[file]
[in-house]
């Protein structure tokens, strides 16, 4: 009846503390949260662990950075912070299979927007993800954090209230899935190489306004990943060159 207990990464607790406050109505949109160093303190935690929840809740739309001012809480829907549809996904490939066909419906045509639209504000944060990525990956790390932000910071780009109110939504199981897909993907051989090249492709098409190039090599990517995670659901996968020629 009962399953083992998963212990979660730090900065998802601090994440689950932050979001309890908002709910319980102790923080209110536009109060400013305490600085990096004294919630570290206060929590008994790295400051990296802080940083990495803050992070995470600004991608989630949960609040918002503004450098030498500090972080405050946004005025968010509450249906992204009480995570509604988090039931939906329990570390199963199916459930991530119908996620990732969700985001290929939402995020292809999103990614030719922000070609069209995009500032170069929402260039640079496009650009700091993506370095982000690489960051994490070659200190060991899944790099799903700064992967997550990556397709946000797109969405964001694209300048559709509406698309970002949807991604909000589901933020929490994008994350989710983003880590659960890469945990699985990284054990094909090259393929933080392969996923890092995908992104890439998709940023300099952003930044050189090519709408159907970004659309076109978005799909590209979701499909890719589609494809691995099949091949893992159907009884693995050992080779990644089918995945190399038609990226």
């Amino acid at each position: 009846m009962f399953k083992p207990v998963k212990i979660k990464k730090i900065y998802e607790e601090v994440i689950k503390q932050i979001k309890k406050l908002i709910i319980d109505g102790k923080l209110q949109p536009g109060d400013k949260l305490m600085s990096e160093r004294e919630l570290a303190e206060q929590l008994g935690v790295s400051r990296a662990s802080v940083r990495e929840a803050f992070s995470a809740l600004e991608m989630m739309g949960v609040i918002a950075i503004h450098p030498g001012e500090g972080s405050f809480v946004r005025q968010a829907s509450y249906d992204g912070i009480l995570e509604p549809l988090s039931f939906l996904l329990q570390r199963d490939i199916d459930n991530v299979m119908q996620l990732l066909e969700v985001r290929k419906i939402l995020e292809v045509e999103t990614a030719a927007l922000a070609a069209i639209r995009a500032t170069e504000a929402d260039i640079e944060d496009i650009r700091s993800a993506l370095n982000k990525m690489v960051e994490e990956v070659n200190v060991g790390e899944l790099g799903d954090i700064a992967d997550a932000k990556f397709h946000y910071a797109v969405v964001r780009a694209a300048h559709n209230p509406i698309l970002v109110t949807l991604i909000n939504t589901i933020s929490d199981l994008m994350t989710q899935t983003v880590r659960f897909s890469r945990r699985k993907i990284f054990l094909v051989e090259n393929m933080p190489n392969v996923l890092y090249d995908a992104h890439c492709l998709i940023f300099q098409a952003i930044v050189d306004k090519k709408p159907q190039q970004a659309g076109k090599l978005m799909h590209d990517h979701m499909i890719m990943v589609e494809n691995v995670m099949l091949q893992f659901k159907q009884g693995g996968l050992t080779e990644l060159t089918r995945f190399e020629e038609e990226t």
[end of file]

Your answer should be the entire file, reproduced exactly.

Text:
[in-house]
């Protein structure tokens, strides 16, 4: 009846503390949260662990950075912070299979927007993800954090209230899935190489306004990943060159 207990990464607790406050109505949109160093303190935690929840809740739309001012809480829907549809996904490939066909419906045509639209504000944060990525990956790390932000910071780009109110939504199981897909993907051989090249492709098409190039090599990517995670659901996968020629 009962399953083992998963212990979660730090900065998802601090994440689950932050979001309890908002709910319980102790923080209110536009109060400013305490600085990096004294919630570290206060929590008994790295400051990296802080940083990495803050992070995470600004991608989630949960609040918002503004450098030498500090972080405050946004005025968010509450249906992204009480995570509604988090039931939906329990570390199963199916459930991530119908996620990732969700985001290929939402995020292809999103990614030719922000070609069209995009500032170069929402260039640079496009650009700091993506370095982000690489960051994490070659200190060991899944790099799903700064992967997550990556397709946000797109969405964001694209300048559709509406698309970002949807991604909000589901933020929490994008994350989710983003880590659960890469945990699985990284054990094909090259393929933080392969996923890092995908992104890439998709940023300099952003930044050189090519709408159907970004659309076109978005799909590209979701499909890719589609494809691995099949091949893992159907009884693995050992080779990644089918995945190399038609990226």
């Amino acid at each position: 009846m009962f399953k083992p207990v998963k212990i979660k990464k730090i900065y998802e607790e601090v994440i689950k503390q932050i979001k309890k406050l908002i709910i319980d109505g102790k923080l209110q949109p536009g109060d400013k949260l305490m600085s990096e160093r004294e919630l570290a303190e206060q929590l008994g935690v790295s400051r990296a662990s802080v940083r990495e929840a803050f992070s995470a809740l600004e991608m989630m739309g949960v609040i918002a950075i503004h450098p030498g001012e500090g972080s405050f809480v946004r005025q968010a829907s509450y249906d992204g912070i009480l995570e509604p549809l988090s039931f939906l996904l329990q570390r199963d490939i199916d459930n991530v299979m119908q996620l990732l066909e969700v985001r290929k419906i939402l995020e292809v045509e999103t990614a030719a927007l922000a070609a069209i639209r995009a500032t170069e504000a929402d260039i640079e944060d496009i650009r700091s993800a993506l370095n982000k990525m690489v960051e994490e990956v070659n200190v060991g790390e899944l790099g799903d954090i700064a992967d997550a932000k990556f397709h946000y910071a797109v969405v964001r780009a694209a300048h559709n209230p509406i698309l970002v109110t949807l991604i909000n939504t589901i933020s929490d199981l994008m994350t989710q899935t983003v880590r659960f897909s890469r945990r699985k993907i990284f054990l094909v051989e090259n393929m933080p190489n392969v996923l890092y090249d995908a992104h890439c492709l998709i940023f300099q098409a952003i930044v050189d306004k090519k709408p159907q190039q970004a659309g076109k090599l978005m799909h590209d990517h979701m499909i890719m990943v589609e494809n691995v995670m099949l091949q893992f659901k159907q009884g693995g996968l050992t080779e990644l060159t089918r995945f190399e020629e038609e990226t």